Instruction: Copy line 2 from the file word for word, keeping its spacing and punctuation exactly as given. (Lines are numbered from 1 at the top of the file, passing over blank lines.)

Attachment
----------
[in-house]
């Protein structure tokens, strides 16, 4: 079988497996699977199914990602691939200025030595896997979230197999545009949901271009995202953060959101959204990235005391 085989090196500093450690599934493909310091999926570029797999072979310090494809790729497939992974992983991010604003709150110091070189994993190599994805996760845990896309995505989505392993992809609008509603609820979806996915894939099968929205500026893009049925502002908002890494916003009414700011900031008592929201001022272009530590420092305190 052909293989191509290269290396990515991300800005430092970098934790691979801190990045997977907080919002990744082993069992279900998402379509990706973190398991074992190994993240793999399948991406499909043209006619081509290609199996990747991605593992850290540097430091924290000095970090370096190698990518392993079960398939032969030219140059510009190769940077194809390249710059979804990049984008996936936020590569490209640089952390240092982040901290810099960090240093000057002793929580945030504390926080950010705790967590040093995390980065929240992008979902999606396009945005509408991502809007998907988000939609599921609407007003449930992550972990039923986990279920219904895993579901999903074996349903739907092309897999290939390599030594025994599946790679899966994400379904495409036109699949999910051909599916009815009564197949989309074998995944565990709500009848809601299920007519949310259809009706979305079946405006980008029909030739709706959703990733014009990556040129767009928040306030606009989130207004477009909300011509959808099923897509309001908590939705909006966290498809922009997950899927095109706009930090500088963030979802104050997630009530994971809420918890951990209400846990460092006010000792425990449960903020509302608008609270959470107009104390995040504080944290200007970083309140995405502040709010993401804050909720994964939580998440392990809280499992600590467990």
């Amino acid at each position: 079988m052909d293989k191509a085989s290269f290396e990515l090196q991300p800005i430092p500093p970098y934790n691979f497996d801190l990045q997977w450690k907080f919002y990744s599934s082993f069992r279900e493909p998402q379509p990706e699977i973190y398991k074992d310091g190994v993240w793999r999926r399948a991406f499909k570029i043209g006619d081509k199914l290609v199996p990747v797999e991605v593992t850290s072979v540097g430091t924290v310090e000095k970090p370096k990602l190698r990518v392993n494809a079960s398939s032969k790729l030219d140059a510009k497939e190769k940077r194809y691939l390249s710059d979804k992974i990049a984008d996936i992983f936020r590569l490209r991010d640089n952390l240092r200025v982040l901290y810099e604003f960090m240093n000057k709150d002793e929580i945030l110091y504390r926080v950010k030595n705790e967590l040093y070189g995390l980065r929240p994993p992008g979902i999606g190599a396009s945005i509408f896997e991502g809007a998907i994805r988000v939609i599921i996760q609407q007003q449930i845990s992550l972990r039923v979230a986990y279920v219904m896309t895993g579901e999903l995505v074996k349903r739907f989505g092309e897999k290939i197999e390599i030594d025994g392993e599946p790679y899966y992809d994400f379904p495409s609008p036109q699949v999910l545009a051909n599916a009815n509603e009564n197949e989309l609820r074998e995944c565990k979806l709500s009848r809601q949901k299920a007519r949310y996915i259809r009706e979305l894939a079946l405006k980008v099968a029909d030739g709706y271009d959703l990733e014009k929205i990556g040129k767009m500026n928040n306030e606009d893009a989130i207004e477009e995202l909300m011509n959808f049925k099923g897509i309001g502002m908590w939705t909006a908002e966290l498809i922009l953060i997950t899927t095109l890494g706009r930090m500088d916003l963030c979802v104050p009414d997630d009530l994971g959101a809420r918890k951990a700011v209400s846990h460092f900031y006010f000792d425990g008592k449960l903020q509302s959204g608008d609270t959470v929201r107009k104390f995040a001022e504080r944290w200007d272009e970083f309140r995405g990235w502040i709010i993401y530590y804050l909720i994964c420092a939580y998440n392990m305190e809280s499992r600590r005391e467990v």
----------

């Protein structure tokens, strides 16, 4: 079988497996699977199914990602691939200025030595896997979230197999545009949901271009995202953060959101959204990235005391 085989090196500093450690599934493909310091999926570029797999072979310090494809790729497939992974992983991010604003709150110091070189994993190599994805996760845990896309995505989505392993992809609008509603609820979806996915894939099968929205500026893009049925502002908002890494916003009414700011900031008592929201001022272009530590420092305190 052909293989191509290269290396990515991300800005430092970098934790691979801190990045997977907080919002990744082993069992279900998402379509990706973190398991074992190994993240793999399948991406499909043209006619081509290609199996990747991605593992850290540097430091924290000095970090370096190698990518392993079960398939032969030219140059510009190769940077194809390249710059979804990049984008996936936020590569490209640089952390240092982040901290810099960090240093000057002793929580945030504390926080950010705790967590040093995390980065929240992008979902999606396009945005509408991502809007998907988000939609599921609407007003449930992550972990039923986990279920219904895993579901999903074996349903739907092309897999290939390599030594025994599946790679899966994400379904495409036109699949999910051909599916009815009564197949989309074998995944565990709500009848809601299920007519949310259809009706979305079946405006980008029909030739709706959703990733014009990556040129767009928040306030606009989130207004477009909300011509959808099923897509309001908590939705909006966290498809922009997950899927095109706009930090500088963030979802104050997630009530994971809420918890951990209400846990460092006010000792425990449960903020509302608008609270959470107009104390995040504080944290200007970083309140995405502040709010993401804050909720994964939580998440392990809280499992600590467990």